Totò is a young man who lives in a squatter's community on the edge of Milan. Totò, an orphan originally taken in by a kindly old woman, has such an abundant exuberance about life that he helps bring the community together, with most of the people seeing the bright side of their situation. When oil is discovered on the land, the landowner uses police to force them out of their homes. And it's then that de Sica gives us something different. The old woman, who had long ago died, appears to Totò as an angel and gives him a dove that allows Totò to grant wishes. He proceeds to grant those wishes to pretty much everyone, changing the entire social order. Except then two other angels appear and take the dove back to heaven, the greedy landowner regains the upper hand, and all appears lost.

But de Sica finds one last magic trick to place in Totò's hands, and at the end, the squatters fly away on broomsticks, heading towards heaven. Which does seem to be quite a distance away from the settings of many neorealist films.

The atmosphere is overwhelmingly happy, and I admit that I soon tired of Totò (and the actor who plays him, Francesco Golisano). I found his endless optimism more annoying than transcendent. That could just be me, of course, and many have called Miracle in Milan a classic (it is #490 on the They Shoot Pictures, Don't They list of the greatest films of all time). There is an intriguing trivia item on the IMDB: "The original planned ending for the film was to have the poor flying around the entire planet on broomsticks but being unable to land as everywhere had 'Private Property' signs. This was jettisoned as being too expensive and ambitious." If true, this is ironic indeed: an ending that further condemns the rich is bypassed because the filmmakers couldn't afford it.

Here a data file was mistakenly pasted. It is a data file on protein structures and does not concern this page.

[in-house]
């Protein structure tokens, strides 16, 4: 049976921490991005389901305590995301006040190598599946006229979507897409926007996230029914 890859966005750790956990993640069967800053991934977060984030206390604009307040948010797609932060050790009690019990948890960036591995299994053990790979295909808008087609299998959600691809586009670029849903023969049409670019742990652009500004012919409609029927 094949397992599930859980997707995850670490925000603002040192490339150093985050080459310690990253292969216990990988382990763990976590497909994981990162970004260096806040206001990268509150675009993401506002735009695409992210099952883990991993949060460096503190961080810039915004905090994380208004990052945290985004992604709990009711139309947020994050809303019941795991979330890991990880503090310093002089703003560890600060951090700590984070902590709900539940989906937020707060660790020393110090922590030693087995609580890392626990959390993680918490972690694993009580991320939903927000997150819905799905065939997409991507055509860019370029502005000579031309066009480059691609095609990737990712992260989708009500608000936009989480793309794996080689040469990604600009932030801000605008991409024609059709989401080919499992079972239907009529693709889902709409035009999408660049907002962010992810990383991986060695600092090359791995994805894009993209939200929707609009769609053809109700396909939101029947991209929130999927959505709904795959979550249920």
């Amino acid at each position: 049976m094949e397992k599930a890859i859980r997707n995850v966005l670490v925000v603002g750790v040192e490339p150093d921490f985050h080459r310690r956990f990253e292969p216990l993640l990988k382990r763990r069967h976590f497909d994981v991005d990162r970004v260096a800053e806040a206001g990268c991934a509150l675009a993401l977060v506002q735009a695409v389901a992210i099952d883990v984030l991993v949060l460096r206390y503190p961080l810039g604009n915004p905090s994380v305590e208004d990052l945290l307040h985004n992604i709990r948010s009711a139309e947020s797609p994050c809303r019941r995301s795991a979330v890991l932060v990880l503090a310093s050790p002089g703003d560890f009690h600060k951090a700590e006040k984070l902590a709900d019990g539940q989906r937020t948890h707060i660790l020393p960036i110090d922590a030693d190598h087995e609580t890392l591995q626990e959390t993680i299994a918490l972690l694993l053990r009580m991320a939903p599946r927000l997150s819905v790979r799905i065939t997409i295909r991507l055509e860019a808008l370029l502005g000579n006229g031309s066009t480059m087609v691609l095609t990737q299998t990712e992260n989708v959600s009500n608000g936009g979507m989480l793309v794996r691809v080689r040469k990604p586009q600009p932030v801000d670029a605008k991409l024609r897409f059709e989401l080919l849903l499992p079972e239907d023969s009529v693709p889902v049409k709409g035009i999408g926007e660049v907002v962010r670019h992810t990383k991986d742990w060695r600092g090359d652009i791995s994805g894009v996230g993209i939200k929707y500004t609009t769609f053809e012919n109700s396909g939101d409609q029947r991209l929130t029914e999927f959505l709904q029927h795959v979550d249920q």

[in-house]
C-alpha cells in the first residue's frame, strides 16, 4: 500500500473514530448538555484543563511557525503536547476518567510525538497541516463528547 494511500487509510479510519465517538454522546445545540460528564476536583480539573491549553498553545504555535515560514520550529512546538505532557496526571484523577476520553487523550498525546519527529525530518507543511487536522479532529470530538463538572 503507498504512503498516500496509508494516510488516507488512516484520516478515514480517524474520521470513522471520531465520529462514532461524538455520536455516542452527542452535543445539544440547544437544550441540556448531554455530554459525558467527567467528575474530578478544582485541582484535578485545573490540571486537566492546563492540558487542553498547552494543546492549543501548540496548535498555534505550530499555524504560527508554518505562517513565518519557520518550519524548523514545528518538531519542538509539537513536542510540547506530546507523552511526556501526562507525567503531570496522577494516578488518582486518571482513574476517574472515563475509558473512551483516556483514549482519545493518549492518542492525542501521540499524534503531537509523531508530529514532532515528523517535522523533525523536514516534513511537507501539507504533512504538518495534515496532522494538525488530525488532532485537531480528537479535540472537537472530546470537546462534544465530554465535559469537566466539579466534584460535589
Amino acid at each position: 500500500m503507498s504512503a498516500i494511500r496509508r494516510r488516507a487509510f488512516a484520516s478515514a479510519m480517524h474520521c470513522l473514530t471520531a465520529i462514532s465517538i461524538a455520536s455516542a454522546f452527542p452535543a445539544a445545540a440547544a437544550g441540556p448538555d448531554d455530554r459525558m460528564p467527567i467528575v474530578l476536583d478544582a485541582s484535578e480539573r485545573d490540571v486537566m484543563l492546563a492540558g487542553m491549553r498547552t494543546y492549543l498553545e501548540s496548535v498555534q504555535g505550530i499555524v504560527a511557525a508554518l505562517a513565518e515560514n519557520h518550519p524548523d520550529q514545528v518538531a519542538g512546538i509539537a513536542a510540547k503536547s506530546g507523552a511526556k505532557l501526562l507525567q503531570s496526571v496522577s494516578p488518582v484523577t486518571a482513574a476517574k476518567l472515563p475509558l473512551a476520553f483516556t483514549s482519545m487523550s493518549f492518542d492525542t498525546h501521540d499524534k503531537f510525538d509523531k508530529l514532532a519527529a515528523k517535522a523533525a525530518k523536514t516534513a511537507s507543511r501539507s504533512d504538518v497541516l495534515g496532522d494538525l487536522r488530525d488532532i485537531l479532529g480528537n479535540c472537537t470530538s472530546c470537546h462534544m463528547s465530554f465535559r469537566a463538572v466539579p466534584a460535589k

the shallows (jaume collet-serra, 2016)

Live from Spain, it's an actual post. When these occur, they will usually be brief, since I am typing on my Kindle.

I watched The Shallows on the flight over. Best thing about it: a running time of 86 minutes. Even then, it felt like they were stretching to make it longer. The basic idea (shark tries to eat Blake Lively) was OK, as was the execution. Otherwise, I guess it depends on what you think of Blake Lively. She's not a bad actor, and she looks athletic enough to be convincing in her role as a surfer (and she was pregnant when they filmed!). Her looks are impeccable, if you are interested in a certain type: tall blonde with a perfect face. Obviously there are other, equally wonderful standards of beauty, but she is as good as it gets for her type. Director Jaume Collet-Serra knows this ... sometimes it seems like his primary focus was making sure Lively was in skimpy bathing suits. But it's all harmless enough, and perfect for something to watch on a plane.